Time | Speaker | Title | Resources | |
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10:00 to 11:00 | Lionel Levine (Cornell University, USA) |
Abelian networks and sandpile models In this mini-course, we explore particle systems with an “abelian property”: the order of certain interactions does not matter. Deepak Dhar [D] observed that many dynamical questions (what does this particle system do?) have a computational side (what can this network of automata compute?). The computational counterpart of the abelian property is a “least action principle”: the particles conspire to solve a certain optimization problem, by reaching stability in the most efficient possible way. We are interested in the phase transition between activity and fixation, and in universal properties of the “threshold state” that separates the two phases. The dynamical question “will this system fixate?” corresponds to the computational question “will this program halt?”. Alan Turing proved in 1936 that the latter question is undecidable in general. Hence, we should expect these systems to be hard, and there will be no completely satisfactory general theory; but questions in the neighborhood of an undecidable question are where the most fruitful mathematics lies! References: |
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11:00 to 11:15 | -- | Discussion | ||
11:15 to 11:45 | -- | Tea/coffee break | ||
11:45 to 12:45 | Rajat Subhra Hazra (ISI - Kolkata, India) |
A PDE approach to scaling limit of random interface models on Z^d In this talk we shall discuss the scaling limit of Gaussian interface models, where the covariance structure comes from a discrete partial differential equation. In some models of random interfaces, the explicit description of the covariance is either lacking or sometimes difficult to derive. We suggest an approach through the approximation of solutions of continuum PDEs through discrete solutions by finite difference methods. We discuss the implications of such approximation results in the cases of the discrete Gaussian free field, the Membrane model, and the mixed model containing both gradient and Laplacian interaction. We derive the weak convergence in appropriate spaces, depending on the dimension of the lattice. This talk is based on joint and on-going works with Biltu Dan (ISI, Kolkata) and Alessandra Cipriani (TU, Delft). |
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12:45 to 14:00 | -- | Lunch | ||
14:00 to 15:00 | Wioletta Ruszel (Delft University of Technology, Netherlands) | Scaling limits of odometers in sandpile models | ||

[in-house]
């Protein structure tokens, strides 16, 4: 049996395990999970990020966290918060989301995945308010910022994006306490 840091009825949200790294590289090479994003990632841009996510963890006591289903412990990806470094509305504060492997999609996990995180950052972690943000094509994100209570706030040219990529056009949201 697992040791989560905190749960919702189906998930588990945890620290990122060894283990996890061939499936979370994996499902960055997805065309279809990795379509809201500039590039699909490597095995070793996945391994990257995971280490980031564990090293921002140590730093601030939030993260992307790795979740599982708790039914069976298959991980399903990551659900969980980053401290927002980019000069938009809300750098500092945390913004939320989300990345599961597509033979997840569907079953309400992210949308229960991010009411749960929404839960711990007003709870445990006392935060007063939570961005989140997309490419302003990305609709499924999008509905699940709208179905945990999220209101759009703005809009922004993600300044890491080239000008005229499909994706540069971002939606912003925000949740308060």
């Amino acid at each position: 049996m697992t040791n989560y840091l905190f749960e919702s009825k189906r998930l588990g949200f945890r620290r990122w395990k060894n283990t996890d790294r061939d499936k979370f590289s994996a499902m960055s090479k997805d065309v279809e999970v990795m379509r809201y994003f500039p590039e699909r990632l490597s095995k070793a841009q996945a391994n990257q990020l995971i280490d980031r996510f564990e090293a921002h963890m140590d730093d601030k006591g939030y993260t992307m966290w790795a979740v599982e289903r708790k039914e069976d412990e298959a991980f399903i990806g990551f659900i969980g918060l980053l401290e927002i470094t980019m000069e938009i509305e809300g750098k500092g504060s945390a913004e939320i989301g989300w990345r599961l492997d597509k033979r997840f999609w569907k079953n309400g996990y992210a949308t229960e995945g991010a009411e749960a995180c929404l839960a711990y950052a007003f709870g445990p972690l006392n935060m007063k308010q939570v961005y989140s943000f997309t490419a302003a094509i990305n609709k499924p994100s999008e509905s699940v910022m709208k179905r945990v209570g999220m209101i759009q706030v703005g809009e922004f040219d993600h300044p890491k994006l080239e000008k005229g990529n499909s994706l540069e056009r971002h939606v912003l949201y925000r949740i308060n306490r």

15:00 to 15:30 | -- | Tea/ Coffee break | ||
15:30 to 16:30 | -- | Colloquium |
Time | Speaker | Title | Resources | |
---|---|---|---|---|
10:00 to 11:00 | Lionel Levine (Cornell University, USA) |
Abelian networks and sandpile models (Lecture 2) In this mini-course, we explore particle systems with an “abelian property”: the order of certain interactions does not matter. Deepak Dhar [D] observed that many dynamical questions (what does this particle system do?) have a computational side (what can this network of automata compute?). The computational counterpart of the abelian property is a “least action principle”: the particles conspire to solve a certain optimization problem, by reaching stability in the most efficient possible way. We are interested in the phase transition between activity and fixation, and in universal properties of the “threshold state” that separates the two phases. The dynamical question “will this system fixate?” corresponds to the computational question “will this program halt?”. Alan Turing proved in 1936 that the latter question is undecidable in general. Hence, we should expect these systems to be hard, and there will be no completely satisfactory general theory; but questions in the neighborhood of an undecidable question are where the most fruitful mathematics lies! References: |
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11:00 to 11:15 | -- | Discussion | ||
11:15 to 11:45 | -- | Tea/ Coffee break | ||
11:30 to 11:45 | -- | Tea/ Coffee break | ||
11:45 to 12:45 | Christopher Hoffman (University of Washington, USA) |
Frogs on Trees The frog model is a branching random walk on a graph in which particles branch only at unvisited sites. I will discuss a collection of results that are joint with Tobias Johnson and Matthew Junge. These papers all discuss the frog model on regular trees. On infinite trees we consider the question of transience and recurrence. On finite depth trees we examine the time it takes before every vertex on the graph is visited. |
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12:45 to 14:00 | -- | Lunch | ||
14:00 to 15:00 | Vladas Sidoravicius (New York University Shanghai, China) |
Random walks in growing domains - recurrence vs transience We will discuss set of models where the random walk (or Brownian motion) moves in a restricted domain D(t), which itself evolves in time. This evolution could be independent of random walk evolution, but still affecting its motion, or evolution of D itself could be affected by random walk. |
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15:00 to 15:30 | -- | Tea/ Coffee break |